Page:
What do you think of when you hear the phrase ‘Lineup of Death’?
You probably think of Golden State, who coined the phrase with their hyper-mobile, the super-switchable lineup of players who - with the exception of Steph Curry - could all switch every screen and defend multiple positions.
What else comes to your mind when you hear about that phrase?
Probably smaller players - usually undersized at the power forward and center positions – since they must be quick enough to guard Guards on a switch. Golden State is not the only team with this lineup anymore, with many teams opting to go small in order to stretch the floor on offense and take away the three-point line on defense. Now imagine this small-ball lineup, but no longer small. A lineup of forwards with gargantuan size, but the necessary nimble feet to keep in front of Guards. Lets, for the sake of this article, call this supersized Lineup of Death ‘The Lineup of Doom’.
This is where the New York Knicks come in. One of the most storied franchises in NBA history, the Knicks have struggled since Patrick Ewing departed in 2000. But a new era is upon them, lead by two players who were booed incessantly on their respective draft nights: Kristaps Porzingis and Kevin Knox.
These two combined with Mitchell Robinson - who looks like he might have been the biggest steal of the 2018 draft at pick 36 – have the potential to create the first version of the Lineup of Doom. Let’s put aside their probable starting guards, Frank Ntilikina and Mario Herzonja – who have great size at 6’6 and 6’8 respectively – and focus solely on the forwards.
Porzingis - drafted in 2015 and towering over everyone at 7’3 - is much the same way. Despite always being the biggest player on the floor, he has the footwork of a player a foot shorter, keeping in front of guards while managing 2.4 blocks per game in the 2017-2018 season, and stretching the floor on offense with a deft three-point stroke.
Knox, who is already a lanky 6’9 with plenty of room to grow, impressed at the NBA summer league. In a looser offense than he was used to at Kentucky, he showed an all-around offensive game: drives, posting up smaller players and stretching the floor from 3. Equally important, he showed that he had the length to guard bigs on the block and the footspeed to keep up with guards on the perimeter.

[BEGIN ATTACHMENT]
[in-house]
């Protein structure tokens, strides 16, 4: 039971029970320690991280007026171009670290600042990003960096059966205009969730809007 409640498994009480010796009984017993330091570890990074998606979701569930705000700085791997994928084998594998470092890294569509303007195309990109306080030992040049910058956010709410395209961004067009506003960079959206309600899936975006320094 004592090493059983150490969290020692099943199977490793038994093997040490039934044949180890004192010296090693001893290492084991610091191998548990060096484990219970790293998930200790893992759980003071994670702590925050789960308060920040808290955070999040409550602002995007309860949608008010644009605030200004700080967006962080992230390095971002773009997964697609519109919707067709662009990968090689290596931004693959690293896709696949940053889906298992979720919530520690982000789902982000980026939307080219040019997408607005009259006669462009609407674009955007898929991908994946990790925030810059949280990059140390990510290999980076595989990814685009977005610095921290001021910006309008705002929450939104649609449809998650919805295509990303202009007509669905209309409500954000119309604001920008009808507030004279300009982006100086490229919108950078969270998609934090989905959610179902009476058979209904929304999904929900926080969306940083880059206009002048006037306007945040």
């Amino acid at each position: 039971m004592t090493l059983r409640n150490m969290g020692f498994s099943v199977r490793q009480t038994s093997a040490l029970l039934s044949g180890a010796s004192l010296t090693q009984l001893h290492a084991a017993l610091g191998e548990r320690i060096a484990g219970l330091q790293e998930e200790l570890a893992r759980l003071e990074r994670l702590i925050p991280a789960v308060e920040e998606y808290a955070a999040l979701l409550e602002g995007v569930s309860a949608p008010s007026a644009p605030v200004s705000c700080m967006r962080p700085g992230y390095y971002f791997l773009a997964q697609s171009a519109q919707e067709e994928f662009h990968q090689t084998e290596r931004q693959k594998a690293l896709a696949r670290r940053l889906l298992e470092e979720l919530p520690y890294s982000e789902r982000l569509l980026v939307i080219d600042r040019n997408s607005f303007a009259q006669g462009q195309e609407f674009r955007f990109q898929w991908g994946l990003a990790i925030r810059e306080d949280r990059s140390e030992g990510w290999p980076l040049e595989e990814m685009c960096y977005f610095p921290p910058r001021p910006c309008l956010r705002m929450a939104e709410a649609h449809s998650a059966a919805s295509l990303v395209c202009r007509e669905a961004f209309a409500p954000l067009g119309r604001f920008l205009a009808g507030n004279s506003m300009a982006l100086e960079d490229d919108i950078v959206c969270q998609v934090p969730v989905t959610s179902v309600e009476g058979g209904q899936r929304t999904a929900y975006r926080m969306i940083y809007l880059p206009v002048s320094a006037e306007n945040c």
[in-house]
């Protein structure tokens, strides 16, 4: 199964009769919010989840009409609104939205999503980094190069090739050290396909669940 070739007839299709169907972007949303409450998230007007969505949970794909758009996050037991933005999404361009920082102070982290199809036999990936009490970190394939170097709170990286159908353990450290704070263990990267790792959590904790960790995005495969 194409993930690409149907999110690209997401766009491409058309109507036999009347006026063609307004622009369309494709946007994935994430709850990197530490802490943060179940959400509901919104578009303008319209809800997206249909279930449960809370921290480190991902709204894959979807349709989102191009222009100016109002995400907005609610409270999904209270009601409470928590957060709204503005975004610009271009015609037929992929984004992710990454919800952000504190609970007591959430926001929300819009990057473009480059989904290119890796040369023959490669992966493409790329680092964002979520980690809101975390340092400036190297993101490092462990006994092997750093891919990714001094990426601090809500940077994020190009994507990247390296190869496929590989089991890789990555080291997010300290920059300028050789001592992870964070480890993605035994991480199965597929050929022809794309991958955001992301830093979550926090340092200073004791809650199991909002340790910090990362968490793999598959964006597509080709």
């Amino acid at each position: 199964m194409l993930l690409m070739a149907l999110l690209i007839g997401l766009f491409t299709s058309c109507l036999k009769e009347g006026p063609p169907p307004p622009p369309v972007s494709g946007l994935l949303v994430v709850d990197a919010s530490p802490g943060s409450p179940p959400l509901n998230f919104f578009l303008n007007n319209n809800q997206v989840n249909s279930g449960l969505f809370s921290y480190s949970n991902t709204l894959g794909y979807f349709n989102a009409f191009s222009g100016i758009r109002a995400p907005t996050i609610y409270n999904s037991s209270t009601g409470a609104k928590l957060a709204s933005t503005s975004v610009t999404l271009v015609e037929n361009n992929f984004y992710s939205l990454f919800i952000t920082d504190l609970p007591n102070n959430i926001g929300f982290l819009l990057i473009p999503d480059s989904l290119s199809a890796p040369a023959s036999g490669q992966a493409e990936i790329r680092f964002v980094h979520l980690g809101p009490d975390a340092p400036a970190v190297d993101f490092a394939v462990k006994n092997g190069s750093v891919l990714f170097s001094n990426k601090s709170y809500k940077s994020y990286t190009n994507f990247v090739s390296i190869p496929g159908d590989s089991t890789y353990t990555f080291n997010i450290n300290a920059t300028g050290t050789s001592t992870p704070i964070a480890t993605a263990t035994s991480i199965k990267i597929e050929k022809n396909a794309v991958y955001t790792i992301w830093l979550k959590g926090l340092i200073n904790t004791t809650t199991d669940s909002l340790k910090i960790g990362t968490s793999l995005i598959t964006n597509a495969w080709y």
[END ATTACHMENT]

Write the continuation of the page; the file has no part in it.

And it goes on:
Robinson is the biggest wildcard in this lineup. To call him a freak athlete is doing him a disservice. Falling to the second round in the draft after deciding to forgo college, Robinson quickly started dropping jaws and rim-shaking dunks on a nightly basis in the Las Vegas Summer League. Despite only playing 24.8 minutes per game, Robinson now holds the summer league records for blocks per game and offensive rebounds per game at 6.0 and 6.2 respectively.
He skies through the air like a pterodactyl looking to hammer home lobs and swat opposing shots. He runs the floor like a gazelle at 7’1, with shoulders that make him look like a young Anthony Davis. He moves on defense like a guard who got stretched to the size of Robin Lopez. He could be a more athletic, more talented Clint Capela, or he could be out of the league in 3 years, it’s hard to tell with such a small sample of games.
The Lineup Of Doom
These three together have the potential to make the small ball lineup big. With Porzingis and Knox being able to stretch the floor from 3 and take players off the dribble – leaving the middle open for Robinson to dunk and rebound to his heart's content - it is possible to have three players with an average height of over 7 feet on the floor without it feeling crowded.
On defense is where this lineup could really be terrifying though. With both Robinson and Porzingis patrolling the paint and swallowing up missed shots with their terrific size while being quick enough to not get abused by opposing guards, the Knicks would reap the benefits of a classic, bigger lineup, while also enjoying the versatility and mobility of ‘lineup of death’ style small-ball lineups.
The effect of the Lineup of Doom will require a few years to flourish - as the average age with Ntilikina, Herzonja, Knox, Porzingis, and Robinson on the floor will only be 20.4 years old – but the lights in New York look brighter than they have in a long, long time.